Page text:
Of course their work requires resources to sustain. Both HOH and GCEC rely heavily on revenue generated from groups they receive (from the USA) to support their community development. Since the violence broke out in Nicaragua, 100% of scheduled groups have cancelled their travel plans (including CGI Spanish Immersion Programs). Not only that, but the entities that oversee the work that Charles and April (and their teams) do, have required them to return to the USA as well while the socio-political instability plays itself out. Thankfully both GCEC and HOH have been mindful from the very beginning to invest in training local leaders to lead each of their organizations. So, currently the GCEC and HOH have a solid infrastructure in place to continue the community development work they’re doing amidst the crisis that the country finds itself in, but they lack the resources to keep the work going.
Common Ground is committed to helping both organizations and we want to invite our community to help as well. Each organization is working hard to continue their daily and weekly routines as best as possible in spite of the continued unrest. This is what we feel is the best way for us to contribute because we’re supporting an infrastructure that already has a plan in place, an established connection to the community in need, and accountability for its long-term effectiveness. This is why we’re offering aduring the first two weeks of July, please consider giving.
Over a year ago April passed the daily management responsibilities of HOH over to a local woman (who is a former graduate). So the residential women at HOH continue with their therapies and daily activities, and the Tuesday morning program continues to meet when the roads out of Managua aren’t blocked. The biggest change for HOH Is that there are no groups visiting to take their jewelry items back to the states to sell in schools, churches, workplaces, etc. April has requested that we share a few links with you:
- The HOH Online Store is where you can support the women’s long term development by purchasing the items they’ve made with their own hands. April has asked patience for delivery. She’s expecting a 6-week delay in delivery. She has also asked that you would keep in mind a $50 minimum order for their items.
- If you would like to give to one of HOH’s specific projects (school uniforms, micro grants, residential scholarship), you can see options and donate here.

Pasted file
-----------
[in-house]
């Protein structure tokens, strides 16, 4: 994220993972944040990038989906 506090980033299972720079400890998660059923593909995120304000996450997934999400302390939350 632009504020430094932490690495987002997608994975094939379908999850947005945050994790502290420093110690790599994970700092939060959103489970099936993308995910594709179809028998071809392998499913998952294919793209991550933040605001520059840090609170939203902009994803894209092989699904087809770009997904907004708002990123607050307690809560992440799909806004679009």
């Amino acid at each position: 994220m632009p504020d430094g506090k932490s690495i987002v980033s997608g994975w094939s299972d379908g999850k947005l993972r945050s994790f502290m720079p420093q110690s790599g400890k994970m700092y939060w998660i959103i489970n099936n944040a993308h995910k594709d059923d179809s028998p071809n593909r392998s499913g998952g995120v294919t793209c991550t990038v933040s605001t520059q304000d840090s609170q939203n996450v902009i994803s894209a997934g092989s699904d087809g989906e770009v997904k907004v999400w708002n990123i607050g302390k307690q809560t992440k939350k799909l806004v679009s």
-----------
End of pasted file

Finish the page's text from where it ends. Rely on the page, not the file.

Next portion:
Similarly, the GCEC and El Puente have been gradually transitioning to local leadership under the mentoring of Charles and his team. The church has been pastored by a local man named Rafael for more than a year. The school, GCEC, has always been staffed with local licensed teachers but during this transition time, some of the staff and church members have stepped up to take on additional administrative roles while being coached from a distance. We’ve heard reports that during this time of unrest, school attendance is still at 90%. We can’t think of a better way to provide stability and normalcy for children than to have them continue to learn at school.
The challenge that GCEC is facing now is similar to HOH’s challenge. During the USA’s summer break they routinely receive groups to help with classroom building materials (local unemployed men actually do the work) and running their sports outreach camps for at-risk teens (drugs and petty theft mostly). During my conversation the other day with Sarah (Charles’ wife) she mentioned that they’re trying to figure out how to build their next classroom for the new school year starting in January (they build one classroom per year as their school is growing) so that they can continue to allow a new batch of pre-school students to start as the current batch of children move up a grade. Previously a classroom building was budgeted at $25,000 USD, but now with less availability of building materials, they’re expecting that school room to cost between $30,000 and $35,000. Money they had set aside for their classroom construction has been repurposed to support salaries of the teachers, hire additional security people to guard the facility during these violent protests, provide food for people in need, etc. The current events in Nicaragua are more than a little bump in the road for the GCEC. Charles and his team have asked that people consider making a donation to fund the rest of their operations in 2018 and set them on the right path for the 2019 school year.
- You can donate to the ongoing work at GCEC and El Puente here.